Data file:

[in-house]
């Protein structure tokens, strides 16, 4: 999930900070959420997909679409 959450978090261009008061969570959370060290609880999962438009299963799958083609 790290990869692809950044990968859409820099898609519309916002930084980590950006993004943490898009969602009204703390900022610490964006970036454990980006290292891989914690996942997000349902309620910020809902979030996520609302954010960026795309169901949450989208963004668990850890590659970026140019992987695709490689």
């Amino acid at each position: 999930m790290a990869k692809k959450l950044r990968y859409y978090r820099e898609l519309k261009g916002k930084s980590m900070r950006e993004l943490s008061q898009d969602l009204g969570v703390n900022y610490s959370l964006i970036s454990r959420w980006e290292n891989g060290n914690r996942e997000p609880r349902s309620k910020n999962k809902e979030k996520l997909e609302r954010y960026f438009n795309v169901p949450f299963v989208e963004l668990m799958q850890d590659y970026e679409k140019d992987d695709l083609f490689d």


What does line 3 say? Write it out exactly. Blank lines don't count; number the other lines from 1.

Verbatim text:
């Amino acid at each position: 999930m790290a990869k692809k959450l950044r990968y859409y978090r820099e898609l519309k261009g916002k930084s980590m900070r950006e993004l943490s008061q898009d969602l009204g969570v703390n900022y610490s959370l964006i970036s454990r959420w980006e290292n891989g060290n914690r996942e997000p609880r349902s309620k910020n999962k809902e979030k996520l997909e609302r954010y960026f438009n795309v169901p949450f299963v989208e963004l668990m799958q850890d590659y970026e679409k140019d992987d695709l083609f490689d």